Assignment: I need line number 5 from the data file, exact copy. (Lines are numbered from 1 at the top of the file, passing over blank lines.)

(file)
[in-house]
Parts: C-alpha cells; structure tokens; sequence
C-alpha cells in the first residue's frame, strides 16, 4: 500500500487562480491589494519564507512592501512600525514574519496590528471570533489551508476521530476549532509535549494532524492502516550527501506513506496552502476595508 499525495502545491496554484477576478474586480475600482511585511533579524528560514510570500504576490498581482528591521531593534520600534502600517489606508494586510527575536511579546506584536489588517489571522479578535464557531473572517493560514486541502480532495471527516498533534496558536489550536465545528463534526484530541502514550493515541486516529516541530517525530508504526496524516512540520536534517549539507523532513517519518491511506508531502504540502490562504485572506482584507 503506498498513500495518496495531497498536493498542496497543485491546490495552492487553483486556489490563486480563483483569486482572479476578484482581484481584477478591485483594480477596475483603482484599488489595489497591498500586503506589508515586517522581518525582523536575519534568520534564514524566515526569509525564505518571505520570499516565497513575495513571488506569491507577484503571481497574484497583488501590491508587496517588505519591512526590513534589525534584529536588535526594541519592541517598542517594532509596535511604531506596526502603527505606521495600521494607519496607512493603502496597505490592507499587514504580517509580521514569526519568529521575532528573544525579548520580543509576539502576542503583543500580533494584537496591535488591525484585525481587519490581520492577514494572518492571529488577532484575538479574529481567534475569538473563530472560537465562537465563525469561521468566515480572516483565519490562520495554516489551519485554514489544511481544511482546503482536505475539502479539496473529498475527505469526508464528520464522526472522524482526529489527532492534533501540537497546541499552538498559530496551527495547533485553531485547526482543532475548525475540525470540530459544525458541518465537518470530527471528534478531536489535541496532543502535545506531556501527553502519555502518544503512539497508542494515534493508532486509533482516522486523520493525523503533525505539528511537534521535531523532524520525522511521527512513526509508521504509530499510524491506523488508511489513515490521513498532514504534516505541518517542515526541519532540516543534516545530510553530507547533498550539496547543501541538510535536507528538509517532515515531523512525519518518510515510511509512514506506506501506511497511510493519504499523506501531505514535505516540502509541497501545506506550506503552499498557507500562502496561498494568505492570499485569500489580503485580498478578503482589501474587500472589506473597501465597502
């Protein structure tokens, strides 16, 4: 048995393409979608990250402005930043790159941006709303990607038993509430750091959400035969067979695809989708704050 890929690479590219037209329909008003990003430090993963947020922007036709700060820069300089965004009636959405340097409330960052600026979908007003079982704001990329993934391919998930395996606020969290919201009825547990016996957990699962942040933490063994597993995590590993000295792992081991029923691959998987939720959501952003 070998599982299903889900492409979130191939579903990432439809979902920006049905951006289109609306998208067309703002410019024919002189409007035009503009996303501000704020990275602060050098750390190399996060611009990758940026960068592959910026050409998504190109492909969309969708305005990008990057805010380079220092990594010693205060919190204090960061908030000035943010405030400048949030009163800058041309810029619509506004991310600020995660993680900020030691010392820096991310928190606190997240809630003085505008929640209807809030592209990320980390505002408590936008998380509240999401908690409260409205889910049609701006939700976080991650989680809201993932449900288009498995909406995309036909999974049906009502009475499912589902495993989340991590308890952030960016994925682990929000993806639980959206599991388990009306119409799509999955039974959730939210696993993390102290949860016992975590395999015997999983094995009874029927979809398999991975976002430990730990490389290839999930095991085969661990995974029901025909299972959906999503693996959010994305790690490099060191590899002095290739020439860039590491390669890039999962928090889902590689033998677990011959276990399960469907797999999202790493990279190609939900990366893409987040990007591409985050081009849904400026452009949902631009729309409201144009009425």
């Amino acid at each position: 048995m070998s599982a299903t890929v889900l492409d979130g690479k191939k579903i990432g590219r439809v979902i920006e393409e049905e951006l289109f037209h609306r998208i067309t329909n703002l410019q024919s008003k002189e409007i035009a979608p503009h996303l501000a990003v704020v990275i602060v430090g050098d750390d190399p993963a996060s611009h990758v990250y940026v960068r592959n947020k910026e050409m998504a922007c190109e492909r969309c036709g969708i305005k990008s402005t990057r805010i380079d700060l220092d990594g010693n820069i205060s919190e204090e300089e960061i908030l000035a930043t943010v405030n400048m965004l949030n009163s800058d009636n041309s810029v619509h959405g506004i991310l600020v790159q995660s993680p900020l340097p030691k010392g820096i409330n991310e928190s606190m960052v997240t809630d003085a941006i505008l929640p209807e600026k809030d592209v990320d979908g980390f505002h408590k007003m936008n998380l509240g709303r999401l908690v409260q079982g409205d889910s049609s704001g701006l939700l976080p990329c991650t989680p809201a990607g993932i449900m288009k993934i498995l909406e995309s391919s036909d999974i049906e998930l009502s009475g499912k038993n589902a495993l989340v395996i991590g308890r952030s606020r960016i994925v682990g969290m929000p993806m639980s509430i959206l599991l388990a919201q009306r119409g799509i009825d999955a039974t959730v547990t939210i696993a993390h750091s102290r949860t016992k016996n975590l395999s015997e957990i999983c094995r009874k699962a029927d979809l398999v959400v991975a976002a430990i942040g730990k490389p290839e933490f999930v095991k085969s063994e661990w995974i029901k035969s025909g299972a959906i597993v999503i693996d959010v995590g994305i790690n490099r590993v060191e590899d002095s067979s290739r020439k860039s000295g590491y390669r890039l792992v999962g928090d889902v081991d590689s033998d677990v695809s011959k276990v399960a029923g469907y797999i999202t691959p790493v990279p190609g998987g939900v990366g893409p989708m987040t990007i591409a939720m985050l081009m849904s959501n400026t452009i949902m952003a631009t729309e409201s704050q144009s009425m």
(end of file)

């Amino acid at each position: 048995m070998s599982a299903t890929v889900l492409d979130g690479k191939k579903i990432g590219r439809v979902i920006e393409e049905e951006l289109f037209h609306r998208i067309t329909n703002l410019q024919s008003k002189e409007i035009a979608p503009h996303l501000a990003v704020v990275i602060v430090g050098d750390d190399p993963a996060s611009h990758v990250y940026v960068r592959n947020k910026e050409m998504a922007c190109e492909r969309c036709g969708i305005k990008s402005t990057r805010i380079d700060l220092d990594g010693n820069i205060s919190e204090e300089e960061i908030l000035a930043t943010v405030n400048m965004l949030n009163s800058d009636n041309s810029v619509h959405g506004i991310l600020v790159q995660s993680p900020l340097p030691k010392g820096i409330n991310e928190s606190m960052v997240t809630d003085a941006i505008l929640p209807e600026k809030d592209v990320d979908g980390f505002h408590k007003m936008n998380l509240g709303r999401l908690v409260q079982g409205d889910s049609s704001g701006l939700l976080p990329c991650t989680p809201a990607g993932i449900m288009k993934i498995l909406e995309s391919s036909d999974i049906e998930l009502s009475g499912k038993n589902a495993l989340v395996i991590g308890r952030s606020r960016i994925v682990g969290m929000p993806m639980s509430i959206l599991l388990a919201q009306r119409g799509i009825d999955a039974t959730v547990t939210i696993a993390h750091s102290r949860t016992k016996n975590l395999s015997e957990i999983c094995r009874k699962a029927d979809l398999v959400v991975a976002a430990i942040g730990k490389p290839e933490f999930v095991k085969s063994e661990w995974i029901k035969s025909g299972a959906i597993v999503i693996d959010v995590g994305i790690n490099r590993v060191e590899d002095s067979s290739r020439k860039s000295g590491y390669r890039l792992v999962g928090d889902v081991d590689s033998d677990v695809s011959k276990v399960a029923g469907y797999i999202t691959p790493v990279p190609g998987g939900v990366g893409p989708m987040t990007i591409a939720m985050l081009m849904s959501n400026t452009i949902m952003a631009t729309e409201s704050q144009s009425m």